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Teaching Children How to Cook

By: Beth Morrisey MLIS - Updated: 16 Sep 2010 | comments*Discuss
 
Teaching Children How To Cook

In an age of takeaways and microwave meals, home cooked food may seem alien to many modern children. Even those that are served straight from the kitchen may have very little knowledge of food beyond their own likes and dislikes. Why not teach your kids something that will stay with them the rest of their lives - how to cook! Hold onto your apron strings because with a little motivation you'll soon be cooking up a storm!

Brain Food

Teaching children to cook doesn't mean that you simply show them how to prepare food. Children will gain a variety of skills and knowledge when you welcome them to the kitchen.
  • A cooking lesson is the perfect place to introduce new fruits, vegetables and other food groups.
  • The kitchen is a great backdrop for an impromptu nutrition lesson.
  • You can sneak a short first aid lesson in when discussing the cuts, scrapes and burns that can result from inattention while cooking.
  • Meal planning will make your child aware of the many likes and dislikes found in the family.
  • Shopping for ingredients will give you and your child some quality time, while at the same time allowing for a short lesson in budgeting.
  • Creating menus will allow your child some input into their meals, which will hopefully equate to many clean plates as time goes on!

Too Hot to Handle

Cooking with children is just as much about teaching them what NOT to do as it is about teaching them proper food handling skills. Take the time to explain to your child what you expect them to master, and what you expect them to stay away from.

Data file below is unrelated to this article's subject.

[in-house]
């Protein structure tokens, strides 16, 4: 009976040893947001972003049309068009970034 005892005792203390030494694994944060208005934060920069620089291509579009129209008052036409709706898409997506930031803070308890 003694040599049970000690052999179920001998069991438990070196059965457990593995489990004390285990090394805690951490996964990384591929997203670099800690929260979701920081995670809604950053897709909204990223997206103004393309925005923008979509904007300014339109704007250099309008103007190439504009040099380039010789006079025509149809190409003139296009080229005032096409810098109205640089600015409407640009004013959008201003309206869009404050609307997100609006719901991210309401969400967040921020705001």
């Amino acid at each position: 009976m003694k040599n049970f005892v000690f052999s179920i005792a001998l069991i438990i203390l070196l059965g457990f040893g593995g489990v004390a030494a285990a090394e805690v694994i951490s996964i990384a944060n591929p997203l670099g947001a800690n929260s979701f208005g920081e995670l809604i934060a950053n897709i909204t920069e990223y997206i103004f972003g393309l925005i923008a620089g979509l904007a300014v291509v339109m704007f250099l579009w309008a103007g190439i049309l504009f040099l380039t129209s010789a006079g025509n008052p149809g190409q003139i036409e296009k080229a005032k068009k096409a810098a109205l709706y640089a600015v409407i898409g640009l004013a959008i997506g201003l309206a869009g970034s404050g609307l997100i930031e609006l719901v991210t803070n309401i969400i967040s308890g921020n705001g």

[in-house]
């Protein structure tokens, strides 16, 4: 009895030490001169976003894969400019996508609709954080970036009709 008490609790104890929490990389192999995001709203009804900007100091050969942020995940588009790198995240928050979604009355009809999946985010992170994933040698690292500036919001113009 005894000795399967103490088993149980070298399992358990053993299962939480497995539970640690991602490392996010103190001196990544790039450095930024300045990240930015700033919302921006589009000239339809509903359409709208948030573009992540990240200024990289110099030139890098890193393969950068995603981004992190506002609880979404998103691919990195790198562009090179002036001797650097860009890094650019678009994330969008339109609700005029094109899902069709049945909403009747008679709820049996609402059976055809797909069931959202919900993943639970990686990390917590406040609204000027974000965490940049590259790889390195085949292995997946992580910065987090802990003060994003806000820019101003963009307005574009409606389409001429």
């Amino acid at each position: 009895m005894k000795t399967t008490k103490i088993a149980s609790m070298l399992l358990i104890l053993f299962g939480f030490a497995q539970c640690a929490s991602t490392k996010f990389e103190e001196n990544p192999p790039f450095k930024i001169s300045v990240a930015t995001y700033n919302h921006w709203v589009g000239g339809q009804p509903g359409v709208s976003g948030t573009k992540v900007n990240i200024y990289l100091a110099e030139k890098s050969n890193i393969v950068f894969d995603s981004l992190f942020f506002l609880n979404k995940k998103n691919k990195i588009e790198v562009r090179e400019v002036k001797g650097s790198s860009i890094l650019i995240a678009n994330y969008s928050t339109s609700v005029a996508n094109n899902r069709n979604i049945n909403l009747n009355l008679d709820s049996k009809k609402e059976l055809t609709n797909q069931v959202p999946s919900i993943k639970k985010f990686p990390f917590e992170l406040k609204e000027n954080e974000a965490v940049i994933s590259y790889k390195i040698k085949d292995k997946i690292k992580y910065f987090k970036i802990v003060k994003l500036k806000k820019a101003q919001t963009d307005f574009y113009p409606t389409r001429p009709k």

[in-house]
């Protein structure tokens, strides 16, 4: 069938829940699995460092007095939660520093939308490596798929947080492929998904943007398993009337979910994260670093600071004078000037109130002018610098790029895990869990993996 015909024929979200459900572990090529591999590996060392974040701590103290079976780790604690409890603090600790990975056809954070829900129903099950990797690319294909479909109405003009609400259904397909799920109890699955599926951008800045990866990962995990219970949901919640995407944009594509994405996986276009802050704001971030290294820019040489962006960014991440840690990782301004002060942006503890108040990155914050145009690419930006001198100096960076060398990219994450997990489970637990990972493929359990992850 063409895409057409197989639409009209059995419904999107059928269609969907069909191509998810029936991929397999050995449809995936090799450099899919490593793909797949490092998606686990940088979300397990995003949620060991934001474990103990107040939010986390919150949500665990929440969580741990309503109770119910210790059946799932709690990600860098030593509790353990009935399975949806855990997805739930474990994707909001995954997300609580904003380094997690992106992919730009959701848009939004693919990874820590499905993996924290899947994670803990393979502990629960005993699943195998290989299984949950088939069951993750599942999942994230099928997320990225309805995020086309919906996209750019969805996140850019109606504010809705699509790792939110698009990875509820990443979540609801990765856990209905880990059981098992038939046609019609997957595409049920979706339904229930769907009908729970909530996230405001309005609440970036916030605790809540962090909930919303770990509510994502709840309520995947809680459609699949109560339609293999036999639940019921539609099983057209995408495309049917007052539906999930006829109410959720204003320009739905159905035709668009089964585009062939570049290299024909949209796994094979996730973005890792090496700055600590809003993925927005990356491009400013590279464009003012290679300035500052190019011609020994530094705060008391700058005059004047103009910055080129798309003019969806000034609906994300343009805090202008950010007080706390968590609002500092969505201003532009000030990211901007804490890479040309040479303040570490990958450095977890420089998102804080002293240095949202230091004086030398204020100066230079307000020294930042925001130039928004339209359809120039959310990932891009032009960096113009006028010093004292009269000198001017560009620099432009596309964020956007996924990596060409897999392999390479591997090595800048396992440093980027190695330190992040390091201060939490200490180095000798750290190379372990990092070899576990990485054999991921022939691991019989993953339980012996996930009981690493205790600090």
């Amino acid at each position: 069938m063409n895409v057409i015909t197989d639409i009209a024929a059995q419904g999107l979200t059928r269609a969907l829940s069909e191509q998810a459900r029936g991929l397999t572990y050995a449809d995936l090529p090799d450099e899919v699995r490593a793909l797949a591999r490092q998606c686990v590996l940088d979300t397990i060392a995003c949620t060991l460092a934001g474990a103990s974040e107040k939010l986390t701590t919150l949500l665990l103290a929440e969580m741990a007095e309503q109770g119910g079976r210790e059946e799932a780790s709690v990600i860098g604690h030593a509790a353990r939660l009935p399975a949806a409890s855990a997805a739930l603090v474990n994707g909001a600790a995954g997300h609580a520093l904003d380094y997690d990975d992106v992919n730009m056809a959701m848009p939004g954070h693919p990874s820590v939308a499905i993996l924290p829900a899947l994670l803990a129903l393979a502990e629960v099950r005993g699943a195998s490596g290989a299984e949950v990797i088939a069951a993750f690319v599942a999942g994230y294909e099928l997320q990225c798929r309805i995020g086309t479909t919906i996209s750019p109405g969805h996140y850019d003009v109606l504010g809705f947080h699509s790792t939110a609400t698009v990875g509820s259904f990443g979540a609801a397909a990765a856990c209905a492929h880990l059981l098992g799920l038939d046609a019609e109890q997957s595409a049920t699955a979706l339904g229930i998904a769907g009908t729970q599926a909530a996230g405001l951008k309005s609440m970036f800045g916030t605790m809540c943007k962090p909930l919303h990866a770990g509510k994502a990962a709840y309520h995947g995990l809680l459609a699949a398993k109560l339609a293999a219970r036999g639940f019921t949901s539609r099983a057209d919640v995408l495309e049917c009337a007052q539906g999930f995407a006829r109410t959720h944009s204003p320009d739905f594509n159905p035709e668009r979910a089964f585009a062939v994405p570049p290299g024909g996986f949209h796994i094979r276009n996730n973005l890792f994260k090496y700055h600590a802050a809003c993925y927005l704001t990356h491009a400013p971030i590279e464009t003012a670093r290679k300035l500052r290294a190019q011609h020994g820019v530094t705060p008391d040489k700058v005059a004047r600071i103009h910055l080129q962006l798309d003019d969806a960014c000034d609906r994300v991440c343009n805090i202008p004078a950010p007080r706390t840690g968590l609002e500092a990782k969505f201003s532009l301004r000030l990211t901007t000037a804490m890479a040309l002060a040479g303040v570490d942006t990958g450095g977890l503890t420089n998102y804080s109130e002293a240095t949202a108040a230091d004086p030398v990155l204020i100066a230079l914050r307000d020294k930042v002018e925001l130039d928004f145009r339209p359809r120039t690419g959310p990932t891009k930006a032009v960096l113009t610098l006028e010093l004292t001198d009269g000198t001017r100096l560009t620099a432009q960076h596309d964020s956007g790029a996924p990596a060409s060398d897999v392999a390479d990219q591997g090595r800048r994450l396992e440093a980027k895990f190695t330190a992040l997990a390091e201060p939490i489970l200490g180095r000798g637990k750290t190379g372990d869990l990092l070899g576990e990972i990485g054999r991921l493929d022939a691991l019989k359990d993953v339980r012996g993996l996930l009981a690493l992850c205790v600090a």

• Teaching older children to properly use gas and electric appliances will put your mind at ease.
  • Teaching all children to smell for gas, and what to do in the event of a leak, will make cooking more comfortable for everyone.
  • Teaching older children to properly handle knives and other sharp utensils (or introducing them to the utensils they are NOT allowed to use) will greatly increase kitchen safety.
  • Teaching all children what to do in the event of a kitchen fire decreases the risk of any hazardous accidents.
  • Teaching all children about using oven mitts for protection will alleviate burns and scalds later.

What You Got Cooking?

Even if you are working with a budding Jamie Oliver or Julia Child, some basic dishes are just the thing for helping your child master cooking skills. Consider:
  • Cutting up fruit and vegetables to learn knife handling skills.
  • Making a fresh soup to warn about boiling water and the magic of mushy veggies.
  • Creating fresh fruit smoothies to demonstrate the blender.
  • Dazzling with cheese-on-toast to illustrate the power of the oven.
  • Throwing together beans on toast to explain that meals can be quick and fun.
  • Asking your children about their favourite meals and snacks, and then creating a special feast.
Bon Appetit!

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